Penn Hills, Manheim Central can call on 7-on-7 matchup for PIAA Class 5A final preparation
Wednesday, December 5, 2018 | 7:57 PM
Manheim Central and Penn Hills, two supremely talented offenses, ran into one another in June during a seven-on-seven passing camp at Penn State.
The final score was close, Manheim Central coach Dave Hahn remembers, but he can’t say for sure who won that battle in shorts and T-shirts.
“It sticks out in my head that the score was 28-26 with the way they keep score, but I don’t know if they won or we won,” Hahn said. “All I know is that it was back and forth, back and forth.”
“I think we were able to pull that one out,” said Penn Hills quarterback Hollis Mathis, trying hard to remember back to the summer. “That was a fun game. It’s fun to think about how we’ve both gotten way better.”
There’s suddenly added interest because now, six months later, those two teams will rematch at 7 p.m. Friday in the PIAA Class 5A championship at Hersheypark Stadium. Both teams are undefeated. Penn Hills (15-0) is the WPIAL champion and Manheim Central (15-0) won District 3.
Their memories from summer faded, but they’ll always remember Hershey.
“The only thing they’re going to be talking about is who wins this one,” Hahn said.
Penn Hills seeks its second state title and its first since 1995 — the team’s only other appearance. Manheim Central won a state title in 2003 and was runner-up in 2004 and 2009.
“We all know that 7-on-7 doesn’t really mean very much,” said Mathis, a 2,605-yard passer. “The pads have to go on. That means somebody has to get hit.”
The two offenses are similar in that they’re both well-balanced.
Penn Hills balances Mathis with 1,728-yard rusher Terry “Tank” Smith. Manheim Central features junior quarterback Evan Simon, a 2,446-yard passer, and senior running back Tyler Flick, a 1,735-yard rusher. The Lancaster County team has averaged 42.6 points per game and once scored 63 this season.
“They do a little bit of everything, so it makes them hard to prepare for,” Penn Hills coach Jon LeDonne said. “They go into a spread (formation), they go into a two-back, a short-yardage with two tight ends and three backs. You can’t pick up keys for certain formations and plays.”
Style-wise, LeDonne compared Manheim Township somewhat to Peters Township.
Simon (6-3, 200) is the state’s top-ranked quarterback recruit for 2020, according to Rivals.com. He already holds scholarship offers from Pitt, West Virginia and a few other FBS schools.
Hahn has coached at Manheim Central for 24 seasons — the past four as head coach — and considered Simon among the program’s best all-time passers.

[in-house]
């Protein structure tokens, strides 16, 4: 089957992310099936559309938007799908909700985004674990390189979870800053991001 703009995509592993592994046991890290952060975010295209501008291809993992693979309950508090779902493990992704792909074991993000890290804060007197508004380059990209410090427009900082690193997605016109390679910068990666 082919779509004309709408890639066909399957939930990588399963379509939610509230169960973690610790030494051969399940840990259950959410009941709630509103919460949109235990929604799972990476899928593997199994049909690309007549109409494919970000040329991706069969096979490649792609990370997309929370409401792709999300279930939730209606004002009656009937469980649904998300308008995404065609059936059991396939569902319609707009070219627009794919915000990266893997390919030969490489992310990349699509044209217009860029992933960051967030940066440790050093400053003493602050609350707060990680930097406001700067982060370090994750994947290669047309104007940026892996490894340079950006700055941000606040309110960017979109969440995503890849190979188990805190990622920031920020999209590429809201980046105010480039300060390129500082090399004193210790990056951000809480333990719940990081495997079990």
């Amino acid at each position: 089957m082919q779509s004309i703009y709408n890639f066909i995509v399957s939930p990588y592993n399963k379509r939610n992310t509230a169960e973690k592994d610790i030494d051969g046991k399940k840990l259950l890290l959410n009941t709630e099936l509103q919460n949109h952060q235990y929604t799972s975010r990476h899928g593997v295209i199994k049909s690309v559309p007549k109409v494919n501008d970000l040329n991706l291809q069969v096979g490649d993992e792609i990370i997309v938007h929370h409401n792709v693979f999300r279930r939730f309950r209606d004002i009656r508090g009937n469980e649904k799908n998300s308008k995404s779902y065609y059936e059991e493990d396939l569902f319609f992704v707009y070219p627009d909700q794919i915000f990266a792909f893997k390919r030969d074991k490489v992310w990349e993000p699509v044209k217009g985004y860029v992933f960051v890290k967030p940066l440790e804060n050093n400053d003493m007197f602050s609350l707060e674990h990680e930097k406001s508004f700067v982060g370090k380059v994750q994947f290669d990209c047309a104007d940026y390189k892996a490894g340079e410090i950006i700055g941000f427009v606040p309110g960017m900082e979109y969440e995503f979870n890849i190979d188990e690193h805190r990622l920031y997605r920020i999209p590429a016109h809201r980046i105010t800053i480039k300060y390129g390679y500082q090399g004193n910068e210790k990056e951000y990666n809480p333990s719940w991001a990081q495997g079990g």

“He’s the total package,” Hahn said. “Really good arm strength, he’s got the size for a Division I quarterback and he has the speed as well to go with it.”
Simon averages 174.7 passing yards per game with 26 touchdowns and six interceptions. He ranks second on the team in carries (109) and rushing yards (613). He threw for 373 yards and five touchdowns two weeks ago in a 48-14 victory over Cocalico.
Simon spreads the ball to four receivers who all have between 17 and 30 receptions. He passed for 182 yards and two touchdowns last week to defeat Upper Dublin, 34-12.
“The key is getting pressure on them,” LeDonne said. “I don’t know if they’ve seen much physicality from the competition they’ve played.”
Flick (6-0, 195) has topped 100 rushing yards nine times this season. His season-best was a 10-carry, 237-yard, four-touchdown performance Oct. 26, a 57-14 victory over Solanco.
The running back was sidelined last season when Manheim Central lost to Gateway in the PIAA semifinals, a 31-28 defeat on a late field goal.
“Flick has been a gem for us this year,” Hahn said. “He’s a typical Baron running back: tough, hard-nosed. He’s the type of kid who would like to run through you, not around you.”
To reach the championship, Penn Hills defeated two-time defending state champion Archbishop Wood in the semifinals. Knowing what he saw in June, Hahn said he wasn’t surprised.
“I knew, although Archbishop Wood was a good team, that Penn Hills was good,” said Hahn, who kept tabs on the Indians from a distance. “You kind of follow them throughout the season. You see what’s going on in the WPIAL and see what teams are rising to the top.
“You kind of saw it coming,” he added. “They’re a good team. It doesn’t surprise me at all that they’re there.”
Chris Harlan is a Tribune-Review staff writer. You can contact Chris at firstname.lastname@example.org or via Twitter @CHarlan_Trib.
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